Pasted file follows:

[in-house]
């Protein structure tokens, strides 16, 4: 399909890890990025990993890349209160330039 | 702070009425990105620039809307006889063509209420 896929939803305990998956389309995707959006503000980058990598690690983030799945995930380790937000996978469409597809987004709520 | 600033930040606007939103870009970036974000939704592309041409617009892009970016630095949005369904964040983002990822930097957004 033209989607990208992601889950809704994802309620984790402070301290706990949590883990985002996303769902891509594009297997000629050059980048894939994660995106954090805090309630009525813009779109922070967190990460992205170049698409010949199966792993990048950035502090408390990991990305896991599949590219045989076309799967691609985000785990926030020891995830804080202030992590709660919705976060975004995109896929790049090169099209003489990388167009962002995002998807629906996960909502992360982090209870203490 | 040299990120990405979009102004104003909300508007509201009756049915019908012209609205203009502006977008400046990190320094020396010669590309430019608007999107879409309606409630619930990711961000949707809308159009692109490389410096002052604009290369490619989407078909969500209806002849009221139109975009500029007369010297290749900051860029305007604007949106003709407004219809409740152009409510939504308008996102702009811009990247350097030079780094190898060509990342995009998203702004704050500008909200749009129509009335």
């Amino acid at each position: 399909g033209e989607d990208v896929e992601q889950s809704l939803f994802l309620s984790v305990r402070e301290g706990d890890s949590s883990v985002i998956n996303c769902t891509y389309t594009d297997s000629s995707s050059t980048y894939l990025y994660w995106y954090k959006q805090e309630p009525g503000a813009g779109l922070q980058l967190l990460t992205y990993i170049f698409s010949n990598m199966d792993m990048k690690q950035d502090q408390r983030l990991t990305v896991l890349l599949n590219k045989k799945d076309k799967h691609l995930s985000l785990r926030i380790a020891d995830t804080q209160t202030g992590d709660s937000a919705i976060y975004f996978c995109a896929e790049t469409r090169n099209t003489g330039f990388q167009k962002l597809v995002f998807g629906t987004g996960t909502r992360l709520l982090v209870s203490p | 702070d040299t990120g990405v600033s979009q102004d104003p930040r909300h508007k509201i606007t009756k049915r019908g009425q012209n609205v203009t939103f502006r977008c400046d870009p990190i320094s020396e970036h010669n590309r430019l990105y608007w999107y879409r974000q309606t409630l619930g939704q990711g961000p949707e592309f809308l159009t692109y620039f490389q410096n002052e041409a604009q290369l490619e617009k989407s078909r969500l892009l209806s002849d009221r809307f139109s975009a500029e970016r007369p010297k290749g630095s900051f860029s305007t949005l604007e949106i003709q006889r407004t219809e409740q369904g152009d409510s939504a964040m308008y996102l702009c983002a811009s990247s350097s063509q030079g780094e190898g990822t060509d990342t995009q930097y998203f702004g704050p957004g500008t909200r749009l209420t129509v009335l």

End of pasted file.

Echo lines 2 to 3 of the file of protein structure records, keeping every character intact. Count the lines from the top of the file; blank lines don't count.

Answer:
């Protein structure tokens, strides 16, 4: 399909890890990025990993890349209160330039 | 702070009425990105620039809307006889063509209420 896929939803305990998956389309995707959006503000980058990598690690983030799945995930380790937000996978469409597809987004709520 | 600033930040606007939103870009970036974000939704592309041409617009892009970016630095949005369904964040983002990822930097957004 033209989607990208992601889950809704994802309620984790402070301290706990949590883990985002996303769902891509594009297997000629050059980048894939994660995106954090805090309630009525813009779109922070967190990460992205170049698409010949199966792993990048950035502090408390990991990305896991599949590219045989076309799967691609985000785990926030020891995830804080202030992590709660919705976060975004995109896929790049090169099209003489990388167009962002995002998807629906996960909502992360982090209870203490 | 040299990120990405979009102004104003909300508007509201009756049915019908012209609205203009502006977008400046990190320094020396010669590309430019608007999107879409309606409630619930990711961000949707809308159009692109490389410096002052604009290369490619989407078909969500209806002849009221139109975009500029007369010297290749900051860029305007604007949106003709407004219809409740152009409510939504308008996102702009811009990247350097030079780094190898060509990342995009998203702004704050500008909200749009129509009335």
């Amino acid at each position: 399909g033209e989607d990208v896929e992601q889950s809704l939803f994802l309620s984790v305990r402070e301290g706990d890890s949590s883990v985002i998956n996303c769902t891509y389309t594009d297997s000629s995707s050059t980048y894939l990025y994660w995106y954090k959006q805090e309630p009525g503000a813009g779109l922070q980058l967190l990460t992205y990993i170049f698409s010949n990598m199966d792993m990048k690690q950035d502090q408390r983030l990991t990305v896991l890349l599949n590219k045989k799945d076309k799967h691609l995930s985000l785990r926030i380790a020891d995830t804080q209160t202030g992590d709660s937000a919705i976060y975004f996978c995109a896929e790049t469409r090169n099209t003489g330039f990388q167009k962002l597809v995002f998807g629906t987004g996960t909502r992360l709520l982090v209870s203490p | 702070d040299t990120g990405v600033s979009q102004d104003p930040r909300h508007k509201i606007t009756k049915r019908g009425q012209n609205v203009t939103f502006r977008c400046d870009p990190i320094s020396e970036h010669n590309r430019l990105y608007w999107y879409r974000q309606t409630l619930g939704q990711g961000p949707e592309f809308l159009t692109y620039f490389q410096n002052e041409a604009q290369l490619e617009k989407s078909r969500l892009l209806s002849d009221r809307f139109s975009a500029e970016r007369p010297k290749g630095s900051f860029s305007t949005l604007e949106i003709q006889r407004t219809e409740q369904g152009d409510s939504a964040m308008y996102l702009c983002a811009s990247s350097s063509q030079g780094e190898g990822t060509d990342t995009q930097y998203f702004g704050p957004g500008t909200r749009l209420t129509v009335l």